Dear College Part 2: I Love You, Internet

PS: College?  I forgot to add to my letter last week how much I love that no one will ever have the some experience I had while in college, because of one thing: the Internet.

See, when I was in college, email was NEW!  When we registered (and paid) for college, we were issued an email address!  A shiny, new, personally designed email address! (Mine was or something totally lame like that.)

In order to check your email, you had to walk (WALK!) to the computer lab (computer lab!) and log in (LOG. IN.) to get to the very important messages. Just imagine.  Just think about that for a minute.  The following words actually came out of my mouth: “Oh, man, I don’t want to go downstairs to check my email.”  I couldn’t just pick up my phone to check it, and no bell sounded when I got mail.

What kind of cave were we living in?  I’ll tell you: it was called the computer lab.

Seriously though, I kind of miss it.  I miss the anticipation of checking my mail.  (I also still got a thrill from checking my snail box:Turner Hall, Room 513!) We had a tiny computer lab in the basement of our dorm. It was small, smelled of fresh paint and new electronics, and was one of my favorite places on campus. I miss sitting in a room humming with the sound of 20 computer fans and the blinking of the florescent lights.

I spent hours down there.  (Here is where I am going to let my nerd flag fly…..) I had a word processor in my room to write papers and stuff, but there weren’t any games on it, there was no Internet access, and there were no online chat rooms.

Yes, online chat rooms.  I know they are kind of creepy now, and have a totally different vibe in today’s society, what with the totally un-creepy same-as-a-chat-room Facebook, Twitter, and such, but back in 1996, chat rooms were NEW and all the nerds were in chat rooms. (I was a hipster in college.  I was involved in chat rooms before they were cool.) This is how I ended up spending hours in the computer lab.  I also spent a lot of time trading U2 bootlegs, which now looking back on, I am also surprised at.  Now I just go to a site, click download and it is on my hard drive.  Back then, I had to trade music ON TAPES. How fast technology creeps up on you and makes you feel old.

But back to online chat rooms.  I met people this way.  Now, looking back, I think this is how I broke out of my shell and found out who I really am.  I know that sounds lame, and distant and so completely NERDY but it is true.  I felt, at the time, that I had to pretend to “be” a certain person, but in the online chat rooms (Star Wars, nonetheless) I could BE ME.  I could love Star Wars and write fan fiction and read other peoples’ fan fiction, and no one would judge me. They accepted me for who I was. I totally wish I could remember my chat room name, but I KNOW it had “star” in it.  Starfire, I am pretty sure.  But I can’t remember what my first name was.  Maybe someone else can remember that for me?

Eventually I made friends with some of the people in these chat rooms, and this is when I realized that I was never going to meet men (boys) who appreciated me in Idaho.  I was too……much.  I was too loud, vibrant, crazy, high-strung, opinionated, and most of all, too ME.* Idaho men, no offense, appreciated a more low-key, mellow, down-to-earth kind of girl. And I am not that person. So I racked up some HUGE phone bills talking to the new people (OK, man) in my life.  (Because we had to pay for long distance phone calls. Even to someone in the SAME STATE.) He got me to realize that I was great just the way I was.  Something I still need to be told, and thank goodness, Biff does that on a daily basis now.  It is something that I forget. Often.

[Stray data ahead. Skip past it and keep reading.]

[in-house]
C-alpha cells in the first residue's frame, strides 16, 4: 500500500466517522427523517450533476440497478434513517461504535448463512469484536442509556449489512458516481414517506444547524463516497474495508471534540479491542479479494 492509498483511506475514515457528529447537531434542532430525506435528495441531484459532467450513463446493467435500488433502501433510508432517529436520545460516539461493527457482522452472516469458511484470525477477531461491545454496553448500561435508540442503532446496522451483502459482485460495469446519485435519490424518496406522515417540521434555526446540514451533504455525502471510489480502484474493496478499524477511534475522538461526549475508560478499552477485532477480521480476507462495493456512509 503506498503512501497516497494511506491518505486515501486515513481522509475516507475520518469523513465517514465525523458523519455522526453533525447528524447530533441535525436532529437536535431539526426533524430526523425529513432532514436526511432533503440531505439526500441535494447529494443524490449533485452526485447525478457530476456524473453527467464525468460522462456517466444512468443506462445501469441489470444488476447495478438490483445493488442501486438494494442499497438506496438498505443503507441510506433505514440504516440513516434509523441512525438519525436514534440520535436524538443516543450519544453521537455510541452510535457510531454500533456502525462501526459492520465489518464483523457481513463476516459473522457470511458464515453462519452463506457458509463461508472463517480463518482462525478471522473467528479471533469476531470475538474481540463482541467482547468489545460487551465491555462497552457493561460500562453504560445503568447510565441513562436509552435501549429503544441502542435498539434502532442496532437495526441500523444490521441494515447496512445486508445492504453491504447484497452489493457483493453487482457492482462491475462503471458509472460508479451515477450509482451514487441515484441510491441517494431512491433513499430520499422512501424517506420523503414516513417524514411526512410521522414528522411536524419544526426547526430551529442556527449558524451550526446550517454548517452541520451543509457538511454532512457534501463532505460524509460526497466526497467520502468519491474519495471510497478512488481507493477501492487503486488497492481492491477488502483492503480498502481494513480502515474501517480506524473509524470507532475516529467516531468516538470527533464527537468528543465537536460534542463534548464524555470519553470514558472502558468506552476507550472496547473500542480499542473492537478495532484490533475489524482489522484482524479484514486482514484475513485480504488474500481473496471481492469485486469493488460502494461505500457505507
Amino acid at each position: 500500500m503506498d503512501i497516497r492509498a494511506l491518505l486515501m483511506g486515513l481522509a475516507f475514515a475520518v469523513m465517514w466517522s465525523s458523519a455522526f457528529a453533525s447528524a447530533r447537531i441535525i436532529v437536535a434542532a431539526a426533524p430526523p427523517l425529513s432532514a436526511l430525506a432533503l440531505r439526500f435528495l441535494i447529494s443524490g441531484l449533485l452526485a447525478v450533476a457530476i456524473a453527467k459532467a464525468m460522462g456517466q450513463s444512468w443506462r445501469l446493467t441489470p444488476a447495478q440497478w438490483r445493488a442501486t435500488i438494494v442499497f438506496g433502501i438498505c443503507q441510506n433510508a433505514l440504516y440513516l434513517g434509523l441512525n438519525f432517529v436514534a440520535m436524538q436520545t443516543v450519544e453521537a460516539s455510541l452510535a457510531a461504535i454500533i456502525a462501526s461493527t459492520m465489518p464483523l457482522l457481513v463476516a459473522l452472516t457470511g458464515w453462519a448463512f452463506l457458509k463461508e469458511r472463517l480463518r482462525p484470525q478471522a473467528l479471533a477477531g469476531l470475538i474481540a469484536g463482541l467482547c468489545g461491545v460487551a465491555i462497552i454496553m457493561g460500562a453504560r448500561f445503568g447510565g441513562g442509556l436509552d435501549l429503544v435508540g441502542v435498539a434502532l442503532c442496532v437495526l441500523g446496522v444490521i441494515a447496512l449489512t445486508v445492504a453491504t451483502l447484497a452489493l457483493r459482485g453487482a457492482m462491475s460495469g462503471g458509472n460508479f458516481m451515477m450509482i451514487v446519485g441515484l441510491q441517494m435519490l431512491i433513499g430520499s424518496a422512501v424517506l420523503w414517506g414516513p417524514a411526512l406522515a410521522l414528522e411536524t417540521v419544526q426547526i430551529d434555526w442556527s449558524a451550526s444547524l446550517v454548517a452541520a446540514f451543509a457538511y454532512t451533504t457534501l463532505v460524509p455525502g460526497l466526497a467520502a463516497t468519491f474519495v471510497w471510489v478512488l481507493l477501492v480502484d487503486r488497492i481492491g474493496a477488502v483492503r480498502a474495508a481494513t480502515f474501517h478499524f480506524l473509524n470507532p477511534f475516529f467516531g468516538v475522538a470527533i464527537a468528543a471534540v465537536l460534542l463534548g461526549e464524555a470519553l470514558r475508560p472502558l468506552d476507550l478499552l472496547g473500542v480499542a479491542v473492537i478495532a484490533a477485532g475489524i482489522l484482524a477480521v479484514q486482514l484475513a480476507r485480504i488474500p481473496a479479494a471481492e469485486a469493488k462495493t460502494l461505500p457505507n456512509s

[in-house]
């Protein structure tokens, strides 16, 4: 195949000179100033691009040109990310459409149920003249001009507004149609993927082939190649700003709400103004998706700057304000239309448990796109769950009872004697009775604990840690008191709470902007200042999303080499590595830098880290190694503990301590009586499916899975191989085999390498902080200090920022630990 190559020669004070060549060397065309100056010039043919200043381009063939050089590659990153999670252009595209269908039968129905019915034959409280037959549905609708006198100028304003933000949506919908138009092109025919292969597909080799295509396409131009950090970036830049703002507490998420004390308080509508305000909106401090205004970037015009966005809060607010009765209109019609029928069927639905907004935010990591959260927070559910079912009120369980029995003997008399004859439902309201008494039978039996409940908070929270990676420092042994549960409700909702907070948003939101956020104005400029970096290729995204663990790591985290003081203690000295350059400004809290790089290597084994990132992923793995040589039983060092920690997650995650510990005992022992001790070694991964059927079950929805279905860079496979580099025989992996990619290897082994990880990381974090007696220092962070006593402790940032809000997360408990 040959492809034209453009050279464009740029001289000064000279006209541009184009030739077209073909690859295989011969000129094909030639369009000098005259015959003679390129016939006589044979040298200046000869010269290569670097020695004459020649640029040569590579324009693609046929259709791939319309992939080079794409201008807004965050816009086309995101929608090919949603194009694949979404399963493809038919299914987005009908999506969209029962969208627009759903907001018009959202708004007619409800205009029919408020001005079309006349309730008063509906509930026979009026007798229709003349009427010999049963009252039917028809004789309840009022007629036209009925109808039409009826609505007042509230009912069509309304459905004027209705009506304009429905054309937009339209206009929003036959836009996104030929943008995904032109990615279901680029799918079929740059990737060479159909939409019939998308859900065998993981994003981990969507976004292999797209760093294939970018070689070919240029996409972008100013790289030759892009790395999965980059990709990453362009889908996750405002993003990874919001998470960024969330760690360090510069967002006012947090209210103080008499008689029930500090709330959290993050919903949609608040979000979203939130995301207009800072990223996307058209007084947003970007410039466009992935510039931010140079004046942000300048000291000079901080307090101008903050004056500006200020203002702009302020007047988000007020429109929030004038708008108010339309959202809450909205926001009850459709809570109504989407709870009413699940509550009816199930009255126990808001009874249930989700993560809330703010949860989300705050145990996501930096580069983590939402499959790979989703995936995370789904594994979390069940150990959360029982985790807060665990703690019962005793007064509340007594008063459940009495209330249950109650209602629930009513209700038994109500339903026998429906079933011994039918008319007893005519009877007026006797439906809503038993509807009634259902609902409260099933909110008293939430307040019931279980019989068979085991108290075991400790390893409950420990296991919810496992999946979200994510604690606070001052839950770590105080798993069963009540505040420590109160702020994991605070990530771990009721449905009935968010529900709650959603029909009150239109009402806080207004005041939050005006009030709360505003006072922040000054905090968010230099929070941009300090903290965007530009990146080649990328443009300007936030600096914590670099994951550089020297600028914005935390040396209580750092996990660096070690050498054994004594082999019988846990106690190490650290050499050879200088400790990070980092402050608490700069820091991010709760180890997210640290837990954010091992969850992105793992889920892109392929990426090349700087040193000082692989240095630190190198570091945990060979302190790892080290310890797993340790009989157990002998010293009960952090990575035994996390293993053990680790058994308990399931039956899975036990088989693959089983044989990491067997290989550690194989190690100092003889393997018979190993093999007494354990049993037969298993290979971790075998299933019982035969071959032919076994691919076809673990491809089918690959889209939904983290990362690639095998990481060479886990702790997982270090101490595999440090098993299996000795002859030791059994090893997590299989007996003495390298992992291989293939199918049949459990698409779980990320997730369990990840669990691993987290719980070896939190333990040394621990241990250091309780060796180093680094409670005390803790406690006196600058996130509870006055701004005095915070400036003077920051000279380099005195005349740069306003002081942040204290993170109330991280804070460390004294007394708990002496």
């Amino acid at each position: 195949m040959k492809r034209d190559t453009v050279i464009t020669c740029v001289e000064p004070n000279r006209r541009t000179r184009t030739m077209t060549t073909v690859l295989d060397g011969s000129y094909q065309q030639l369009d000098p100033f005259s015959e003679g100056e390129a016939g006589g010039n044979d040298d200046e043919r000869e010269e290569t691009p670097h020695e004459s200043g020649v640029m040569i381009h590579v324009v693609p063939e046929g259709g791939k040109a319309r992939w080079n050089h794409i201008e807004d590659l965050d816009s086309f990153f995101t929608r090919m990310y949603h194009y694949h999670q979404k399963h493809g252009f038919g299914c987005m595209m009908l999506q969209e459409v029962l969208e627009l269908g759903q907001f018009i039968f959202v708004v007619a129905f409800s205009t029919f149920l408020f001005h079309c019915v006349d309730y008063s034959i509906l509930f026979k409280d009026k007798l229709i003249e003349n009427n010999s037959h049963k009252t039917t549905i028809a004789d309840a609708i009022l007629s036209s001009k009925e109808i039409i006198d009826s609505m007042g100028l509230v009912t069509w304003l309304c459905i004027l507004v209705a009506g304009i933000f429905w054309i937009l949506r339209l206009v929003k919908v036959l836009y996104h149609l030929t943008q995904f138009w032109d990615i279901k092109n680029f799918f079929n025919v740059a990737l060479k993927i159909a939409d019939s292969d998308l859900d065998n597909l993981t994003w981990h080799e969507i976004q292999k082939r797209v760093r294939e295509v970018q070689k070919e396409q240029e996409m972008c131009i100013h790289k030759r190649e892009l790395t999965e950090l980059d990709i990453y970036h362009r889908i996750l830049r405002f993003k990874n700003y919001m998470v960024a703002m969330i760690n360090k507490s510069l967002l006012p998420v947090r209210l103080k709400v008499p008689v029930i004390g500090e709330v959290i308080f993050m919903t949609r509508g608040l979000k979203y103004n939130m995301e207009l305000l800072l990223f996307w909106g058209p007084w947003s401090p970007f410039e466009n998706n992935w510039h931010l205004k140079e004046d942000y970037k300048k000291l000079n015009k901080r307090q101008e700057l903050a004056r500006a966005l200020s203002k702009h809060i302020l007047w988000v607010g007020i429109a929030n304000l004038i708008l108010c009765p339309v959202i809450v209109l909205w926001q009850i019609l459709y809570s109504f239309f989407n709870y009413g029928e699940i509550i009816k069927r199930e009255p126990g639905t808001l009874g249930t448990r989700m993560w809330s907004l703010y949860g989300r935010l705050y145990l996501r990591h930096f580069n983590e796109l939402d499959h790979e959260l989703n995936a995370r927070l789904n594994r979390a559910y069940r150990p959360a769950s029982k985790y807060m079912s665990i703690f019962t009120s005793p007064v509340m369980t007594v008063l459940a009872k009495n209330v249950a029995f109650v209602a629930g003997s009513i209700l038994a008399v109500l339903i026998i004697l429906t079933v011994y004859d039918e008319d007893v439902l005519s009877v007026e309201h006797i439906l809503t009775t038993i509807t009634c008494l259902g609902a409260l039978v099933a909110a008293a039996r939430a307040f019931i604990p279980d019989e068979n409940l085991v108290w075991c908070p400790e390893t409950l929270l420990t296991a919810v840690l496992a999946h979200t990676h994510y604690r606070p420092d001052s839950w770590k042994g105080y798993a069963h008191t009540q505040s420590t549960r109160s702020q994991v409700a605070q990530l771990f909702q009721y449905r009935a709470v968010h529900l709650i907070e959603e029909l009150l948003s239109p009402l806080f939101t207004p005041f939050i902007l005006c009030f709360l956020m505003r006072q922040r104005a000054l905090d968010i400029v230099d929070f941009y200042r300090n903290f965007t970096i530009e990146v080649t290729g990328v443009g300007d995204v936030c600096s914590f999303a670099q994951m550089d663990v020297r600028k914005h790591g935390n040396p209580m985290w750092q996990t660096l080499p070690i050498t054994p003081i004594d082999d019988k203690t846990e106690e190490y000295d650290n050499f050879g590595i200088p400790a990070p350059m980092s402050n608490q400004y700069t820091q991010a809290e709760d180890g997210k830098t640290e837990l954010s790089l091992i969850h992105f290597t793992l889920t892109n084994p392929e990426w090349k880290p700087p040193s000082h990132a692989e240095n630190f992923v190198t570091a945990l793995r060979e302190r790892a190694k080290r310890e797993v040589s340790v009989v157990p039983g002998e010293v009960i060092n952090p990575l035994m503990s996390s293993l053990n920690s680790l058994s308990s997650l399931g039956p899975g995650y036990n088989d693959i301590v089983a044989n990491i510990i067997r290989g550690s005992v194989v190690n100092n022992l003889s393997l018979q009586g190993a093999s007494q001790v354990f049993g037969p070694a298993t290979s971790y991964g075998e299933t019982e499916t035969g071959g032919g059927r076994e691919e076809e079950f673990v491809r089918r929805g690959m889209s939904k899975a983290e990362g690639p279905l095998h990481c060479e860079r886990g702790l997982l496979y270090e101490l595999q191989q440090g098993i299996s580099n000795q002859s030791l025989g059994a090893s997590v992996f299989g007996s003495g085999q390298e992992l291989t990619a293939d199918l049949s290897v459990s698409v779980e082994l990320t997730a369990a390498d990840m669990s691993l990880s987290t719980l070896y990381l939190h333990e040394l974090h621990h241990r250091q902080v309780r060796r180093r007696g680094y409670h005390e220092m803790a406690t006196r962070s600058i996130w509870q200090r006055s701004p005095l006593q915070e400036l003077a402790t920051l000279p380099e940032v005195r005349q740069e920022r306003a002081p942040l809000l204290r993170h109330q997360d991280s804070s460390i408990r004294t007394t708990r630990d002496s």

I got to see how people acted in other parts of the country. I got to see how other people thought. I showed them who I wanted to be, and they didn’t reject me.  Then I tried my new ME out on the people I came in contact with in real life, and although people thought I was crazy and weird and strange, I felt like I was being the real me.  For the most part, people accepted me (thanks, ladies, you know who you are)  and for that, I thank you.


Sybrina Starfire, Your Nerd Queen

(I am almost positive that was my name.  I know people called me Syb.  I remember that.)


* I had an English professor (I totally forgot his name, but shout out to him) who asked me if I was from Idaho.  I said, “Yes, from a little town outside of Boise.”  He looked dumbfounded and replied, “Oh, I just assumed you were from back East. You and your friends just seem so….open-minded.”  That is when I started to realize that maybe I was too much for Idaho.

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1 Response to Dear College Part 2: I Love You, Internet

  1. Fae says:

    Oh you had me laughing at this one recalling my OWN computer days at UNR. Yes, we had to walk to the computer ‘lab’ in the business building. I think that they had less than 10 computers. And they were all dial up. By that, I mean you literally picked up a phone handset, dialed a specific number and then put the handset into a special box so it could connect to …something. Don’t think it was the internet at that point. Sometimes you could get through though most of the time, you had to keep re-dialing. It was a pain and it certainly didn’t pique my interest in computer technology at that point.

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